The second liner note included with this CD refers to this recording as, in a sense, “background music”—which is daft. It’s quiet, but far from being background music—far less routine!—it asks to be listened to and repays increased attention with more and more genuine surprises. You may recognize the title of the tune, but even on a third listen you’re unlikely to have any advance idea of what you’re going to hear done with it: nothing wild, but nothing hackneyed, either.
The senior Pizzarelli provides the harmonic depth, Vignola the melodic lines on acoustic guitar, with a pedigree possibly part-Italian, but certainly with some debt to Les Paul. That now nonagenarian maestro gets the dedication of the set, and quite rightly too. In recent years I’ve snapped up some European cheapo CDs of Mr. Paul recorded in 1950 or earlier, and relished his transitional performances, on which the pre-electric style of Django Reinhardt was translated to electric guitar. (Reinhardt, being a genius, sounded a shade less of his old self when he himself switched to electric guitar.) He’d fairly early on learned a lot from the very innovative if not necessarily always very jazzy playing of the tragically short-lived Eddie Lang, real name Salvatore Massaro and a major agent of the Italian input into jazz. Nick Vignola’s distinct individual melodic conception does bring several of these earlier stylists to mind. He’s not trying to be different, he’s so good and so involved he just is different. His linear work leads, and stays at the front most of the time; once or twice retiring to open up space for the great Pizzarelli, the chordal master, to solo with Vignola’s gently pulsing accompaniment.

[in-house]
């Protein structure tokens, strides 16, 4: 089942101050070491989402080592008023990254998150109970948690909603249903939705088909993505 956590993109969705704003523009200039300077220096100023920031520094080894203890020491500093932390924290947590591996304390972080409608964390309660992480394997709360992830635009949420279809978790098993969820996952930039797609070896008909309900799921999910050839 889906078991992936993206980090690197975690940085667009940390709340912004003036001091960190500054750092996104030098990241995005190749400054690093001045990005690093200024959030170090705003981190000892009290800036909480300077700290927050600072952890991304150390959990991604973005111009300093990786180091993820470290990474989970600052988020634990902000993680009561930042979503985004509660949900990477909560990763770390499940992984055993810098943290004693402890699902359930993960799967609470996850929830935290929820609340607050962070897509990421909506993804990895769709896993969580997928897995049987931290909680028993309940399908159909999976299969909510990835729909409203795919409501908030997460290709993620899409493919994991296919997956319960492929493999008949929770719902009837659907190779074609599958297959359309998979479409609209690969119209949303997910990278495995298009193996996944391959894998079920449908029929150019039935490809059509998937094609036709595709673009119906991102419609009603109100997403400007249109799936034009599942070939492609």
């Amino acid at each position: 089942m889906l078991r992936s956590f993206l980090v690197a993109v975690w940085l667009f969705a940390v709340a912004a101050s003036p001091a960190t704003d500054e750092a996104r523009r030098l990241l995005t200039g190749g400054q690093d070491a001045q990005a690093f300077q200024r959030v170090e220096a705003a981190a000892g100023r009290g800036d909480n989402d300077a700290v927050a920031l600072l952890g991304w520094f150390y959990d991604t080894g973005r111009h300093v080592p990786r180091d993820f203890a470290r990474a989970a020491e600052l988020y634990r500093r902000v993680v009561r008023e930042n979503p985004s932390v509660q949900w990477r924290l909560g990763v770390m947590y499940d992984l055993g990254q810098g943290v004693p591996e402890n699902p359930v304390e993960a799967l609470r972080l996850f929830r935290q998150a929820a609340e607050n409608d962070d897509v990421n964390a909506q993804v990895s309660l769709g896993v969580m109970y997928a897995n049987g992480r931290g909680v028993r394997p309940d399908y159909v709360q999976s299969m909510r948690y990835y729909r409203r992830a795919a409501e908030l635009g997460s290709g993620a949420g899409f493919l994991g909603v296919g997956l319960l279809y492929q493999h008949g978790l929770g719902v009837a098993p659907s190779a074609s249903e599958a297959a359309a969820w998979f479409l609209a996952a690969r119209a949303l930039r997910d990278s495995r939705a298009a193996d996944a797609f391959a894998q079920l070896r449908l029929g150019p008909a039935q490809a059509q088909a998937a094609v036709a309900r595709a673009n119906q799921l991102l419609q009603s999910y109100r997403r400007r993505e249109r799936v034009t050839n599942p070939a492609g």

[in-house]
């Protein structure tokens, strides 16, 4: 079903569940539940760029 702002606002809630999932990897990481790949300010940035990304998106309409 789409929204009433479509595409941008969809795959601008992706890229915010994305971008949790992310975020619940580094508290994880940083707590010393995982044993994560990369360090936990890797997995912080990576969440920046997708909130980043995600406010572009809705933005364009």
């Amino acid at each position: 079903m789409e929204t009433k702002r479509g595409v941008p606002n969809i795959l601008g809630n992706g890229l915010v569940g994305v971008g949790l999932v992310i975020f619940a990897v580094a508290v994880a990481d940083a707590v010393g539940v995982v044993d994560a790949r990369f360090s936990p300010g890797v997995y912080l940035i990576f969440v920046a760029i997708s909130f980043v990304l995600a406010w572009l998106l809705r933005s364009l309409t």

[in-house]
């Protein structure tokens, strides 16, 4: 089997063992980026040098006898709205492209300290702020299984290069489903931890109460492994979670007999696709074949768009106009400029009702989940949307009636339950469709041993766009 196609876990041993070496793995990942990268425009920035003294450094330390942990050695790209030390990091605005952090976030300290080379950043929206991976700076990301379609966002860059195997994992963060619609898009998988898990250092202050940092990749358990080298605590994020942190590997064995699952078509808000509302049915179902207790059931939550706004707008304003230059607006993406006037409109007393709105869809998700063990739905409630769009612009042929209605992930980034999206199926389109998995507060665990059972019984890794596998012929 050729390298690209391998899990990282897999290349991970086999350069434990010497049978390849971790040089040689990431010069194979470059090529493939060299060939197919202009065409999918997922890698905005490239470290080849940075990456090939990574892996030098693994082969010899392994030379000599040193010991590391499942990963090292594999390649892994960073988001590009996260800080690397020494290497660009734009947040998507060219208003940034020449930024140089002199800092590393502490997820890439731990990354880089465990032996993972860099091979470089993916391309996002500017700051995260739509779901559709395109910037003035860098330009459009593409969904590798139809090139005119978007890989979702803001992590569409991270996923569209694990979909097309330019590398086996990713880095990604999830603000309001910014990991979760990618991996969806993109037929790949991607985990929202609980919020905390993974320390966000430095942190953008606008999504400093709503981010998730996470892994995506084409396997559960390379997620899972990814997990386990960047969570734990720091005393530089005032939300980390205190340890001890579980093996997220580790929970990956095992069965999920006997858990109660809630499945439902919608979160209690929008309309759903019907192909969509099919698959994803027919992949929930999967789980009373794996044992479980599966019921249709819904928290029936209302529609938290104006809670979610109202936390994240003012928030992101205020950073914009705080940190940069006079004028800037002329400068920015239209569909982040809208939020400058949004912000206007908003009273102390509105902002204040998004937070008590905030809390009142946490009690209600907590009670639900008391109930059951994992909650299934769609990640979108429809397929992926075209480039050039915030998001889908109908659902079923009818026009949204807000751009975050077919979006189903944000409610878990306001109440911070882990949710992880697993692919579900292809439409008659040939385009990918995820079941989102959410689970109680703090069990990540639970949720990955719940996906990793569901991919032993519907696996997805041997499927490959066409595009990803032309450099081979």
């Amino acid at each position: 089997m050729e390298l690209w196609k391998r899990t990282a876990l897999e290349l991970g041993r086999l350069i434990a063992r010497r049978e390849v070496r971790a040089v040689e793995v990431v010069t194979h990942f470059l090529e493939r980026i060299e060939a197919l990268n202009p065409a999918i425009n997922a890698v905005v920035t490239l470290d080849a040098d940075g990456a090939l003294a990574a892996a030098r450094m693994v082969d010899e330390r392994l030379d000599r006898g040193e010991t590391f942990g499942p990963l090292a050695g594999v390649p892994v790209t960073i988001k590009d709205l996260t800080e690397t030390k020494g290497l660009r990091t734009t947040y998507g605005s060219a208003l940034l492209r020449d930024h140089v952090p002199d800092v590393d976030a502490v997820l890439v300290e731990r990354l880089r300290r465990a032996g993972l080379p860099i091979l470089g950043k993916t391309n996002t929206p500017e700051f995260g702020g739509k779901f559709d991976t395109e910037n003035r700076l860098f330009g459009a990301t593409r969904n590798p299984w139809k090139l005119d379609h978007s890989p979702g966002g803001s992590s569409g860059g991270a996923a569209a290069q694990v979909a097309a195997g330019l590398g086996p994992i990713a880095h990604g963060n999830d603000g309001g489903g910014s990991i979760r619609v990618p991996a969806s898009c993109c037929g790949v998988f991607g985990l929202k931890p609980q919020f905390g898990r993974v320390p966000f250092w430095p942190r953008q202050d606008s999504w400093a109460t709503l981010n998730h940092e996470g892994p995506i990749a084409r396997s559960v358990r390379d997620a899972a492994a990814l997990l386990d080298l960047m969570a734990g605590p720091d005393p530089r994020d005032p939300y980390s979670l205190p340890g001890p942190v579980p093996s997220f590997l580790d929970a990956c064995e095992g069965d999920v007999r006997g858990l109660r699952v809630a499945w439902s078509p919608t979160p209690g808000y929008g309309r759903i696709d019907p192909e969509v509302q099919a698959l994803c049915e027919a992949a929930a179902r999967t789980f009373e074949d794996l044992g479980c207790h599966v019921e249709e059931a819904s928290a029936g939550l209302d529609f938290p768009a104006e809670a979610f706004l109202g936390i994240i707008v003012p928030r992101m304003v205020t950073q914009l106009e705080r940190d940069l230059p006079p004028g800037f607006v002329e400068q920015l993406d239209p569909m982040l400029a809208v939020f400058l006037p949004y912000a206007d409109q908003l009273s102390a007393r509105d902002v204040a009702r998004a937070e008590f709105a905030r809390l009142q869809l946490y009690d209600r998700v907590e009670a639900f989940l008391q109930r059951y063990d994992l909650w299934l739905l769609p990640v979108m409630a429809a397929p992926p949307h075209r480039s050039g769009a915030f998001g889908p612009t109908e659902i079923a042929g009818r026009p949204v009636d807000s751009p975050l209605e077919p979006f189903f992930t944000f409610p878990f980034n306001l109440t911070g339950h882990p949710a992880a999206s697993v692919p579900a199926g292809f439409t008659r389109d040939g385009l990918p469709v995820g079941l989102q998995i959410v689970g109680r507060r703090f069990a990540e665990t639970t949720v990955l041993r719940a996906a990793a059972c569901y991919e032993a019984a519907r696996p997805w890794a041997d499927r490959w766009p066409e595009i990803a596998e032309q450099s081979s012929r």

At other times Pizzarelli joins him on the front line, while also continuing the work of back-up. There’s nothing indeed background about the harmonic development generated by self-accompanying duetting, which raises the music even above the very high level maintained throughout.
On other titles, when not so forward as Vignola, Pizzarelli is always there with the harmonic coloring and real substance which every item needs. At times he supplies just the very few notes which underline and support the soloist, and it’s always obvious that he very much indeed likes what Vignola is doing. Now and then his own playing gives the underlining equivalent of a nod from the stage to the audience: just listen to this.
The notes do confirm that, having played together these men wanted to record together, and to do so for Joel Dorn, whose own contribution here is a note on his history with Italian food. Call it antipasti.
The repertoire here looks in general less good than it sounds, because it’s unlikely to be viewed by many people who think there are still fresh things to be done with “Deep Purple” or “Dream a Little Dream of Me”, for instance. Think of staff canteen spaghetti and the quality of Italian food Joel Dorn drools over (happily drily!) in his menu note.
There’s challenge—and a loving sort of joke lies in finding real inspiration and the depth of original melody in tunes once new and fresh and fairly distinguished. Just because Pappy liked these tunes it don’t mean there ain’t more to them than he mostly heard. The two maestri do most of all with the title track, but “Sleepy Time Down South” emerges shining new as a guitar duet, like a Louis Armstrong trumpet solo from the soup-and-pudding of his by-no-means-always-disagreeable band performances of the song with vocal: it’s just something else. To have caught the perfect simplicity of “P.S., I Love You” was a splendid feat of hearing. John Lennon would be amazed and I hope somebody tells Paul McCartney what has been discovered in the almost schoolboy love song they recorded 45 years ago. And I hope he tells a lot of people who go on to buy this revelation. “Golden Earrings”? Ringing golden in the ears.
// Notes from the Road
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